The legacy of students lives on in scholarship
Classmates of Demarius Cox, a Hillsboro High School student who died suddenly of a medical condition at a Colorado church camp in June 2019, are graduating in May. They see his influence in the form of the Demarius Lives Scholarship.
“This year would have been the year Demarius would have been a senior,” said teacher Jesse Allen. “It’s his class, you know?”
Watching this year’s senior graduate will be bittersweet for Demarius’ father, Hillsboro football coach Demetrius Cox.
“Not being able to see him walking with his classmates will be quite difficult,” he said.
The scholarship was created from donations at a fundraiser in September 2020. It provides financial assistance to any Hillsboro graduate pursuing an education or pursuing a vocation.
It was awarded to several graduates last year and has already received applications for this year. The committee overseeing the selection – Allen, Janet Whisenhunt and Demarius’ parents, Demetrius and Ciara Cox – plans to award the scholarship annually.
Recipients are determined by their character and their involvement in the schools and community of Hillsboro.
“A lot of the app is about reflecting who Demarius was — his interests, his passion, but also his character,” Allen said.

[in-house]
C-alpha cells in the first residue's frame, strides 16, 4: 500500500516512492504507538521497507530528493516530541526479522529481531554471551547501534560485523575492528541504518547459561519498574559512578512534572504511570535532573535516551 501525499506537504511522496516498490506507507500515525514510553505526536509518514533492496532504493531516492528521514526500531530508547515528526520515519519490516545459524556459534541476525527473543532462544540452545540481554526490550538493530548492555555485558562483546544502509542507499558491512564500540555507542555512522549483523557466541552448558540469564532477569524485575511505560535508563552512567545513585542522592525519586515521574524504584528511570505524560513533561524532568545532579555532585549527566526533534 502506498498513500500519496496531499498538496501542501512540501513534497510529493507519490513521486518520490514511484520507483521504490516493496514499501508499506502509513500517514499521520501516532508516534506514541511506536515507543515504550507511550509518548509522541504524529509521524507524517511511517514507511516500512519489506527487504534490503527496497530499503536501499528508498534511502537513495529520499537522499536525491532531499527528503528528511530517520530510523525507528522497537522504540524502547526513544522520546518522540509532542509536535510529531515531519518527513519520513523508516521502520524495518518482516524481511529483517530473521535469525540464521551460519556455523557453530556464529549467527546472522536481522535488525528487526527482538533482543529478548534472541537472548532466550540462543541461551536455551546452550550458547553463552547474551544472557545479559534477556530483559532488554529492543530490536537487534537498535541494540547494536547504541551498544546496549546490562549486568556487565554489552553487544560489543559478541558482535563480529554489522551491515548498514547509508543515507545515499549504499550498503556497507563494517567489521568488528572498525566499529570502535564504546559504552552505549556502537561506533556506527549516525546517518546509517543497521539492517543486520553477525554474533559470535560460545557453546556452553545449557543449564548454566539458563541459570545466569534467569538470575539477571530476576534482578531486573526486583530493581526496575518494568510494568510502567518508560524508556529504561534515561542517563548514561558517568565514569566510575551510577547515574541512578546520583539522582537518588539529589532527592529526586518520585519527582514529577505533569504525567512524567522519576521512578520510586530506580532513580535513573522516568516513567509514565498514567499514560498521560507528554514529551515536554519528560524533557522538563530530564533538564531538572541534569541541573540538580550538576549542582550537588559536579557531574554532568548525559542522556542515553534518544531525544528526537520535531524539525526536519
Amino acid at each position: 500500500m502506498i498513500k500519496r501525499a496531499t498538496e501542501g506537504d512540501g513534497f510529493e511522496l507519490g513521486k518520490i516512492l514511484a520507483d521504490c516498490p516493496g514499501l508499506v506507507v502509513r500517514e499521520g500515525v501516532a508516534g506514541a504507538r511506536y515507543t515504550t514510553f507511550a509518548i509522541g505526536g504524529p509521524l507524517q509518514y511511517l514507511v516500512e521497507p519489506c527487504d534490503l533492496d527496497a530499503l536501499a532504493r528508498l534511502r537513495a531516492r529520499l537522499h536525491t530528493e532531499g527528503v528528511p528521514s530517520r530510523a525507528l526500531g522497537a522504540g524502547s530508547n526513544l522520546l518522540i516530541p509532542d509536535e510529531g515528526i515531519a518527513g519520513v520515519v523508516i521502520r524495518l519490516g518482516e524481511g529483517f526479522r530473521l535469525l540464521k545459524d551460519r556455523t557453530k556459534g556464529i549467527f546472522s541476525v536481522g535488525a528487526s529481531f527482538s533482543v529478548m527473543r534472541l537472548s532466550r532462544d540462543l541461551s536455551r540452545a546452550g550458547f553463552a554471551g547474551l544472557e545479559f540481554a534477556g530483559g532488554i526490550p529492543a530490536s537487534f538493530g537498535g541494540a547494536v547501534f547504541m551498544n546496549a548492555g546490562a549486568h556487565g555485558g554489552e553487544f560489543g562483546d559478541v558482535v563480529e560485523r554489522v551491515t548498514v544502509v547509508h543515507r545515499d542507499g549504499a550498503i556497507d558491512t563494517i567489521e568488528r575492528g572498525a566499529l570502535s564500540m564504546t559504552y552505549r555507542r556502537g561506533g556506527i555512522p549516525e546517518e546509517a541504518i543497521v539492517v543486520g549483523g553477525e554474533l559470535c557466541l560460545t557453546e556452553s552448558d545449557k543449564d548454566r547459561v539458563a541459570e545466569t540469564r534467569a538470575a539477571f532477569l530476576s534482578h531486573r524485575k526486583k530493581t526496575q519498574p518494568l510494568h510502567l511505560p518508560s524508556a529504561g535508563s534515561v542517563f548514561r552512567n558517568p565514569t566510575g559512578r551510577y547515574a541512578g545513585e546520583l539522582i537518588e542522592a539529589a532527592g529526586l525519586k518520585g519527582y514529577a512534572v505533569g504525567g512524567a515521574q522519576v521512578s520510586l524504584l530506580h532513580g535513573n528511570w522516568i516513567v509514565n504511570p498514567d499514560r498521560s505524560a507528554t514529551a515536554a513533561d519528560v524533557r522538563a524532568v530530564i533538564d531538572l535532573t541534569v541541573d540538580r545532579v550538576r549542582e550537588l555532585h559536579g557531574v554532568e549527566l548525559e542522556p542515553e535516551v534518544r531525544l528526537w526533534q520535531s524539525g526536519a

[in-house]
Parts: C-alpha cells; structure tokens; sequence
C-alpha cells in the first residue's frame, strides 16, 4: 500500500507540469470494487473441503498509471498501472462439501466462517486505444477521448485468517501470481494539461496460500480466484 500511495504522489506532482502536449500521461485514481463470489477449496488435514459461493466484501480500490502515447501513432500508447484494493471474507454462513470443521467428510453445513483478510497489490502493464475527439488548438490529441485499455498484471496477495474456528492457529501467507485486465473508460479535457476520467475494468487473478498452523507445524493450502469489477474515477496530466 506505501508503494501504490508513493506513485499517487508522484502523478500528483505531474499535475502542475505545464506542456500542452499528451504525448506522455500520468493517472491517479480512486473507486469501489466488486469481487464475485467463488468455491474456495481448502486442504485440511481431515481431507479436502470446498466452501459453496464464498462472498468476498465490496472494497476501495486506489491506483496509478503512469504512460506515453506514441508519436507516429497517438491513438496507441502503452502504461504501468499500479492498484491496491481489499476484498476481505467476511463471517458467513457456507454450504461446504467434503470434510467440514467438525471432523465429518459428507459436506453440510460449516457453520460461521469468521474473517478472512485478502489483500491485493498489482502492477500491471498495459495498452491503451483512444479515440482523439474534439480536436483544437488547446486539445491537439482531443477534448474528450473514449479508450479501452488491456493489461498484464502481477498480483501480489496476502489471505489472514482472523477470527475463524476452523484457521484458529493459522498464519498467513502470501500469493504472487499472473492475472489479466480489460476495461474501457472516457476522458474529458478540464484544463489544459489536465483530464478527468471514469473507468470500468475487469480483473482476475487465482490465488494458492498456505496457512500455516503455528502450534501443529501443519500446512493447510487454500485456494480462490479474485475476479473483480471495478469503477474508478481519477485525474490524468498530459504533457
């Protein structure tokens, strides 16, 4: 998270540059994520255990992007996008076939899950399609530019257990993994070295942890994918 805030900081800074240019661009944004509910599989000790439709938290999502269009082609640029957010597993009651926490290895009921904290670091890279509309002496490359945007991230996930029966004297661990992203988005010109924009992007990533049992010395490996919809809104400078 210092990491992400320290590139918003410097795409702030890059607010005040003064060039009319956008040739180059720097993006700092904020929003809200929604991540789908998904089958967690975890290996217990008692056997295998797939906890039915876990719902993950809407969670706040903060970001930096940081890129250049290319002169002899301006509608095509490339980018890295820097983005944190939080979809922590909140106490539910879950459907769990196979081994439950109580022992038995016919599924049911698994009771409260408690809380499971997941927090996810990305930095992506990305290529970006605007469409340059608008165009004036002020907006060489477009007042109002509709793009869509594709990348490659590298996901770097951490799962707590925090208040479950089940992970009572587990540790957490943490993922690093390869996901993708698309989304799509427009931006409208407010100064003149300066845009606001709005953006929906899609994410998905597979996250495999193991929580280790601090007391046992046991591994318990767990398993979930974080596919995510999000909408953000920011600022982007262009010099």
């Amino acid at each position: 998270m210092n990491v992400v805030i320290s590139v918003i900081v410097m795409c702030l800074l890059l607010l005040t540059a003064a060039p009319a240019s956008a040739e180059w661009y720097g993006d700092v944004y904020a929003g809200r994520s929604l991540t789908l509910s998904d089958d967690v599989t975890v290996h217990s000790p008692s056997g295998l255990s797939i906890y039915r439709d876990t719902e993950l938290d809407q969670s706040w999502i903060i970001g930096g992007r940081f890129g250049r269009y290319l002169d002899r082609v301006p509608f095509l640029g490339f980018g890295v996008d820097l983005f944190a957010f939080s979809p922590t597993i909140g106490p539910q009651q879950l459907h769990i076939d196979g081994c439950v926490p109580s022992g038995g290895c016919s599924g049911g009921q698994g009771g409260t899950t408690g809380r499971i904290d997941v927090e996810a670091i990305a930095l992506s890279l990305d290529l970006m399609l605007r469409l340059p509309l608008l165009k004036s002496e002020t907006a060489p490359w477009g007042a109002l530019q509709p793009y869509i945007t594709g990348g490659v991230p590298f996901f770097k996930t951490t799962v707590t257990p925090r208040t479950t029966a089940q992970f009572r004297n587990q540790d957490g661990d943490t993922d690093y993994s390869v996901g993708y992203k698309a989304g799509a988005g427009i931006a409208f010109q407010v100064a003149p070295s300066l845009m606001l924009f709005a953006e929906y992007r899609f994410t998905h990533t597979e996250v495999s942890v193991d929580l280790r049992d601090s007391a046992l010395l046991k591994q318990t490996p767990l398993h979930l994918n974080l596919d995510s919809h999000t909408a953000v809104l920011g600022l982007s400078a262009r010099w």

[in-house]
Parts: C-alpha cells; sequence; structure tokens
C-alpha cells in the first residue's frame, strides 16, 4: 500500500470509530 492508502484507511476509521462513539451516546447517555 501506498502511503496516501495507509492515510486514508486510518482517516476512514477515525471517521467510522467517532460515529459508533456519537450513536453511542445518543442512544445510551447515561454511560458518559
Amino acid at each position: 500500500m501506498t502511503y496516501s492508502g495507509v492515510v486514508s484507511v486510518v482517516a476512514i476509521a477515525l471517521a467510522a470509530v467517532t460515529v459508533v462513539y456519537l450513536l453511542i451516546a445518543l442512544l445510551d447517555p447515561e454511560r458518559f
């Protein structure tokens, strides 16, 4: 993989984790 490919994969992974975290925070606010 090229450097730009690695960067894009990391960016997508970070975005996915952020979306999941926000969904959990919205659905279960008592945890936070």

Candidates heading into the fields of communication and journalism are preferred because these are the fields in which Demarius wanted to get into.
“Another highlight is that Demarius had hearing issues, so he had hearing aids,” Allen said. “One of the things that really defined Demarius was his spirit of achievement.”
Demetrius spoke about the traits of Demarius in relation to scholarship.
“He developed a strong work ethic, strong character, good time management and faith,” Demetrius said. “These are the things that he developed throughout his life. The scholarship was designed to reward kids going to college who showed those kinds of personality traits.
Demetrius said Demarius’ faith was particularly strong; he wrote “God is my strength” on his track and basketball shoes.
“He had a smile that would warm your heart,” Demetrius said. “I don’t think he ever met anyone who was a stranger he didn’t think he could help.”
The scholarship was a way for the Cox family to thank the community for their support after the tragedy.
“There are a lot of things we try to do to honor him,” Demetrius said. “This is just one of the ways we want to give back to the community. They were important to who he was and they opened the door for us to share stories.